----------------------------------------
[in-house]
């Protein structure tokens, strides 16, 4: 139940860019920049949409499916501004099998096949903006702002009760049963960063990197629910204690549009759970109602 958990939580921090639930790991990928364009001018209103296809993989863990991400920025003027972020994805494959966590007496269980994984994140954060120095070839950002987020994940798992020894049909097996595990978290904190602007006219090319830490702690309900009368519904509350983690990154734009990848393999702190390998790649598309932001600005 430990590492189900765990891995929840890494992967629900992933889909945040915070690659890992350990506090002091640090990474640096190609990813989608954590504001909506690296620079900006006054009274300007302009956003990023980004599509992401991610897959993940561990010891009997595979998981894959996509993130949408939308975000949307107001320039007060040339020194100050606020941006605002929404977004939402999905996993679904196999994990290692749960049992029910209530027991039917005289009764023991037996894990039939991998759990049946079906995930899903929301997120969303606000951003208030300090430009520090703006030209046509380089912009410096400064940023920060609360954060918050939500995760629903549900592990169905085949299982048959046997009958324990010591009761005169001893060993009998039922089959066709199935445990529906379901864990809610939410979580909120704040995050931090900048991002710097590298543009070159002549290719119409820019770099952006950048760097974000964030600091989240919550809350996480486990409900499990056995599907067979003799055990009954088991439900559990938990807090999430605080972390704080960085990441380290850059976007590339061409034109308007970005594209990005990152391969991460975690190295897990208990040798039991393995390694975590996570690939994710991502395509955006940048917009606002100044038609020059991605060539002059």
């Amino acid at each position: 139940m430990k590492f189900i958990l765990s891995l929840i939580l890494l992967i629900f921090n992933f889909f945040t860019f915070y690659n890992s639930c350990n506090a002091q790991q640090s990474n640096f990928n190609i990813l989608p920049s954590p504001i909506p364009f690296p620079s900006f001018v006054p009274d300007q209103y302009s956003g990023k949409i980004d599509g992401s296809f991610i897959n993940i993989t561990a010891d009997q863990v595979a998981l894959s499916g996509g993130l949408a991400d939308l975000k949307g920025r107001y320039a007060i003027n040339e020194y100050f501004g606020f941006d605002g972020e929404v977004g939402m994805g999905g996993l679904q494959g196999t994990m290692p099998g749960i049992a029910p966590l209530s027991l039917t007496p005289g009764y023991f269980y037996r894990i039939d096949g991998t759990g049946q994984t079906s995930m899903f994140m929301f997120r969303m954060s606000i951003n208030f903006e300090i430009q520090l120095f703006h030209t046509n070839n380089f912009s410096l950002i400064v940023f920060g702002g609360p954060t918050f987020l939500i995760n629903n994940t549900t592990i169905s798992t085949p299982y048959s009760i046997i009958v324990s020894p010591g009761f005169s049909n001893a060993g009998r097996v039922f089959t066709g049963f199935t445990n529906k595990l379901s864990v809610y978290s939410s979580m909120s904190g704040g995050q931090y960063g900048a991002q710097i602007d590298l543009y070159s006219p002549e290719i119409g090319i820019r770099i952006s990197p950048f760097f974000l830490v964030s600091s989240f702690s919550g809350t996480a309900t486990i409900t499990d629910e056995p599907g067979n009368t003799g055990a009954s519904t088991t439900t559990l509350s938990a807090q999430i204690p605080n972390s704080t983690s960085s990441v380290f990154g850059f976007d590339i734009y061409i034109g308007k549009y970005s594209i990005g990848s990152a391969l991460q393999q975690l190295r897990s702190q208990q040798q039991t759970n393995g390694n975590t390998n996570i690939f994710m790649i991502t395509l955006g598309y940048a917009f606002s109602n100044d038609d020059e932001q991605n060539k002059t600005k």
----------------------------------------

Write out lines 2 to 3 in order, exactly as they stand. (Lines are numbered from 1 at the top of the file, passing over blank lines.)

């Protein structure tokens, strides 16, 4: 139940860019920049949409499916501004099998096949903006702002009760049963960063990197629910204690549009759970109602 958990939580921090639930790991990928364009001018209103296809993989863990991400920025003027972020994805494959966590007496269980994984994140954060120095070839950002987020994940798992020894049909097996595990978290904190602007006219090319830490702690309900009368519904509350983690990154734009990848393999702190390998790649598309932001600005 430990590492189900765990891995929840890494992967629900992933889909945040915070690659890992350990506090002091640090990474640096190609990813989608954590504001909506690296620079900006006054009274300007302009956003990023980004599509992401991610897959993940561990010891009997595979998981894959996509993130949408939308975000949307107001320039007060040339020194100050606020941006605002929404977004939402999905996993679904196999994990290692749960049992029910209530027991039917005289009764023991037996894990039939991998759990049946079906995930899903929301997120969303606000951003208030300090430009520090703006030209046509380089912009410096400064940023920060609360954060918050939500995760629903549900592990169905085949299982048959046997009958324990010591009761005169001893060993009998039922089959066709199935445990529906379901864990809610939410979580909120704040995050931090900048991002710097590298543009070159002549290719119409820019770099952006950048760097974000964030600091989240919550809350996480486990409900499990056995599907067979003799055990009954088991439900559990938990807090999430605080972390704080960085990441380290850059976007590339061409034109308007970005594209990005990152391969991460975690190295897990208990040798039991393995390694975590996570690939994710991502395509955006940048917009606002100044038609020059991605060539002059």
């Amino acid at each position: 139940m430990k590492f189900i958990l765990s891995l929840i939580l890494l992967i629900f921090n992933f889909f945040t860019f915070y690659n890992s639930c350990n506090a002091q790991q640090s990474n640096f990928n190609i990813l989608p920049s954590p504001i909506p364009f690296p620079s900006f001018v006054p009274d300007q209103y302009s956003g990023k949409i980004d599509g992401s296809f991610i897959n993940i993989t561990a010891d009997q863990v595979a998981l894959s499916g996509g993130l949408a991400d939308l975000k949307g920025r107001y320039a007060i003027n040339e020194y100050f501004g606020f941006d605002g972020e929404v977004g939402m994805g999905g996993l679904q494959g196999t994990m290692p099998g749960i049992a029910p966590l209530s027991l039917t007496p005289g009764y023991f269980y037996r894990i039939d096949g991998t759990g049946q994984t079906s995930m899903f994140m929301f997120r969303m954060s606000i951003n208030f903006e300090i430009q520090l120095f703006h030209t046509n070839n380089f912009s410096l950002i400064v940023f920060g702002g609360p954060t918050f987020l939500i995760n629903n994940t549900t592990i169905s798992t085949p299982y048959s009760i046997i009958v324990s020894p010591g009761f005169s049909n001893a060993g009998r097996v039922f089959t066709g049963f199935t445990n529906k595990l379901s864990v809610y978290s939410s979580m909120s904190g704040g995050q931090y960063g900048a991002q710097i602007d590298l543009y070159s006219p002549e290719i119409g090319i820019r770099i952006s990197p950048f760097f974000l830490v964030s600091s989240f702690s919550g809350t996480a309900t486990i409900t499990d629910e056995p599907g067979n009368t003799g055990a009954s519904t088991t439900t559990l509350s938990a807090q999430i204690p605080n972390s704080t983690s960085s990441v380290f990154g850059f976007d590339i734009y061409i034109g308007k549009y970005s594209i990005g990848s990152a391969l991460q393999q975690l190295r897990s702190q208990q040798q039991t759970n393995g390694n975590t390998n996570i690939f994710m790649i991502t395509l955006g598309y940048a917009f606002s109602n100044d038609d020059e932001q991605n060539k002059t600005k």